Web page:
Why hasn't this been diagnosed yet?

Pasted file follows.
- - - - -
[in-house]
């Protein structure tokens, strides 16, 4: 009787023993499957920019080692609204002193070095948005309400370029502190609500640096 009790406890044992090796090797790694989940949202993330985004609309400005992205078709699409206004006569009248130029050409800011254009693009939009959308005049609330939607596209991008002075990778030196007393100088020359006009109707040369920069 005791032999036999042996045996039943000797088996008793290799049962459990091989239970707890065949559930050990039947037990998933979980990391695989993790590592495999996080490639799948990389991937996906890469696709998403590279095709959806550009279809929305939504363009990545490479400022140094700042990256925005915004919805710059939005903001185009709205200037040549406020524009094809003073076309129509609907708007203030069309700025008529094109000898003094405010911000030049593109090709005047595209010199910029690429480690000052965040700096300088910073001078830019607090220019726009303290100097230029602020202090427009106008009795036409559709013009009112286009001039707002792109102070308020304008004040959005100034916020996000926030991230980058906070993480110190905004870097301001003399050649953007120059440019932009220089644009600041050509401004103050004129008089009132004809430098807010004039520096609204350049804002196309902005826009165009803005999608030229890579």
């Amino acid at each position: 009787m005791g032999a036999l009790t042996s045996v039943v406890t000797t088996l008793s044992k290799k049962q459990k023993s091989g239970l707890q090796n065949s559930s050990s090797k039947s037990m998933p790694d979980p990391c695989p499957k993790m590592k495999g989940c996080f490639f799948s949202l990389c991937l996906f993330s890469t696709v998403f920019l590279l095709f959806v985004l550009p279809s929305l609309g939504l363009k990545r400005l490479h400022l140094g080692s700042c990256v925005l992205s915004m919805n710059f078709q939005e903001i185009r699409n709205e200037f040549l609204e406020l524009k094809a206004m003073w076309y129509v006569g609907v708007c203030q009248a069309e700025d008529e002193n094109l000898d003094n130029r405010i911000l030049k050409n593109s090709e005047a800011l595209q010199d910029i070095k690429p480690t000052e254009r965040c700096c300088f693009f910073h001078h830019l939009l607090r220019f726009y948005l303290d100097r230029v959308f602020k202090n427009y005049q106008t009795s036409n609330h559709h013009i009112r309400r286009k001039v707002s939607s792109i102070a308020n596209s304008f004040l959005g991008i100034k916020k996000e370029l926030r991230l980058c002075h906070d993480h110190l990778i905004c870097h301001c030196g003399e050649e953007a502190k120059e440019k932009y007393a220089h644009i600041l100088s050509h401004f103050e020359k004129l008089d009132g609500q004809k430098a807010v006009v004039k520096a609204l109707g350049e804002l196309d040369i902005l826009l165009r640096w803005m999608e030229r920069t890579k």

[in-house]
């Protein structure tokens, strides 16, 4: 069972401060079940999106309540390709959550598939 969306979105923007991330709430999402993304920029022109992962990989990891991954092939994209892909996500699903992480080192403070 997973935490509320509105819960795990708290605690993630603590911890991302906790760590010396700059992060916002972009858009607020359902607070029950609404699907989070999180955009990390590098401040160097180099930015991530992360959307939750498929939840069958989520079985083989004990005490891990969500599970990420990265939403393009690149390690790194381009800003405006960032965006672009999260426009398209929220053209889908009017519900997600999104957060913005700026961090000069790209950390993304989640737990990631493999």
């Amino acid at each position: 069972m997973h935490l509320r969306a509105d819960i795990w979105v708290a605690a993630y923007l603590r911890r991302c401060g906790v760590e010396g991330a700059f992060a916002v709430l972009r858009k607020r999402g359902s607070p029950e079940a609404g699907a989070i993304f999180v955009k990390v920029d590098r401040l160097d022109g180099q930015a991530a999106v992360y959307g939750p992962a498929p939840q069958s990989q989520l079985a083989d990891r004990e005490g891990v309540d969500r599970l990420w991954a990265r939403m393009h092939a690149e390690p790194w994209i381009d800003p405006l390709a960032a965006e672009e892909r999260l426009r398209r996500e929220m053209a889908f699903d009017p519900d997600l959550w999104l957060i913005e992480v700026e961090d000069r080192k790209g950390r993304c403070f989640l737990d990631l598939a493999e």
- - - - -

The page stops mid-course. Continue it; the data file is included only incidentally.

More research needs to happen to validate the suggestion, as mostly animal studies have been used to research developing brain negative effects from general anesthesia. Many parents we see are beyond frustrated with the amount of appointments and time it took them to find someone who would diagnose the tethered oral tissues as a problem and could offer the solution.   They have brought their child to multiple providers who tell them there is no tie, there is a tie but it's not the problem, or that release would be dangerous and require hospital sedation.  It takes a trained practitioner to diagnose the tie, especially if the tip of the tongue is not severely tied to the lower arch.  Dr. Ghaheri, a leading expert in Oregon, uses the analogy of a sailboat to explain that every anterior tie has a posterior tongue tie component.  When a tongue tie is "clipped" just at the front, an incomplete release is done.  Imagine a sailboat with the sail up trying to get under a low bridge.  The sail is "lowered" with a (quick scissor clip) but the mast that is still upright will prevent the boat from moving under that bridge.  The mid to back (posterior) portion of a frenum also needs to be released to allow the tongue to move correctly.  Our mouths are designed to have the central part of our tongue raised up against the palate.  Tongue-up posture is what is called the correct oral rest posture. A lip tie that prevents lips from coming together at rest can also negatively impact normal rest posture and swallowing. When a person is swallowing, the front of the tongue moves forward and up, then almost in a wave-like motion, the mid to back of the tongue elevates to the palate. A negative pressure, or a vacuum is created by this motion and is necessary for normal breastfeeding. This vacuum is what expresses milk and not compression on the nipple.  Recent research ultrasound videos of a baby swallowing show the healthy way a tongue should move.  A restriction makes the body compensate and doesn't allow the shape of the mouth and face to develop correctly.  Many parents discover a tongue-tie when the child is a toddler, preschooler or older.  The procedure can be done for older children, and for adults for that matter, and we will the discuss the when and how questions at your consultation.  Our goal is to offer treatment without having a surgical intervention by an ENT the operating room which requires general anesthesia. If at all possible, putting babies to sleep is advised to wait as research may be telling us there is long term consequences to exposure to those medications. Some people have a bad reaction or adverse health outcome during anesthesia in an operating room. Because of safety of doing the procedure in the office compared the risks and costs of general anesthesia, we feel we can help more families stay out of the OR.